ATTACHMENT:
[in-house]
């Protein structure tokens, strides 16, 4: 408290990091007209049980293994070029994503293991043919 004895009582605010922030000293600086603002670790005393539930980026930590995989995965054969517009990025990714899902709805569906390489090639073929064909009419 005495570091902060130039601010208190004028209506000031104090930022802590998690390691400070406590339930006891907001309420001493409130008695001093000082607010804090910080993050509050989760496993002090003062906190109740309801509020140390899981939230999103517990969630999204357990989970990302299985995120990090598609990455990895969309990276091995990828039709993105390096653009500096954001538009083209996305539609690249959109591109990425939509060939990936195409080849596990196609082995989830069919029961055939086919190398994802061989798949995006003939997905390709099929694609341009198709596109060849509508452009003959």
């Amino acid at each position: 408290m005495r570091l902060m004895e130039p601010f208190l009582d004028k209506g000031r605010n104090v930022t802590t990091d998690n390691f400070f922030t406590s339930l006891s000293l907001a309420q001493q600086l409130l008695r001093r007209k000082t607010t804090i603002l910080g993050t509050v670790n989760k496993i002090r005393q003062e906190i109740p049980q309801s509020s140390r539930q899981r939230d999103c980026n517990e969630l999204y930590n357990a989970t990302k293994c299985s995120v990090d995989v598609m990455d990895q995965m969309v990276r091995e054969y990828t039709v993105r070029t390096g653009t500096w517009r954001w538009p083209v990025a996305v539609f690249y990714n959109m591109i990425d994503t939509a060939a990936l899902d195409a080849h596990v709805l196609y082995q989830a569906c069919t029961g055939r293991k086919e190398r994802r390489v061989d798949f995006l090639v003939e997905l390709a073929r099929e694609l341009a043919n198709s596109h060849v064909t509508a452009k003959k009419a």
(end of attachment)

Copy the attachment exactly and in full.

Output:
[in-house]
């Protein structure tokens, strides 16, 4: 408290990091007209049980293994070029994503293991043919 004895009582605010922030000293600086603002670790005393539930980026930590995989995965054969517009990025990714899902709805569906390489090639073929064909009419 005495570091902060130039601010208190004028209506000031104090930022802590998690390691400070406590339930006891907001309420001493409130008695001093000082607010804090910080993050509050989760496993002090003062906190109740309801509020140390899981939230999103517990969630999204357990989970990302299985995120990090598609990455990895969309990276091995990828039709993105390096653009500096954001538009083209996305539609690249959109591109990425939509060939990936195409080849596990196609082995989830069919029961055939086919190398994802061989798949995006003939997905390709099929694609341009198709596109060849509508452009003959």
């Amino acid at each position: 408290m005495r570091l902060m004895e130039p601010f208190l009582d004028k209506g000031r605010n104090v930022t802590t990091d998690n390691f400070f922030t406590s339930l006891s000293l907001a309420q001493q600086l409130l008695r001093r007209k000082t607010t804090i603002l910080g993050t509050v670790n989760k496993i002090r005393q003062e906190i109740p049980q309801s509020s140390r539930q899981r939230d999103c980026n517990e969630l999204y930590n357990a989970t990302k293994c299985s995120v990090d995989v598609m990455d990895q995965m969309v990276r091995e054969y990828t039709v993105r070029t390096g653009t500096w517009r954001w538009p083209v990025a996305v539609f690249y990714n959109m591109i990425d994503t939509a060939a990936l899902d195409a080849h596990v709805l196609y082995q989830a569906c069919t029961g055939r293991k086919e190398r994802r390489v061989d798949f995006l090639v003939e997905l390709a073929r099929e694609l341009a043919n198709s596109h060849v064909t509508a452009k003959k009419a």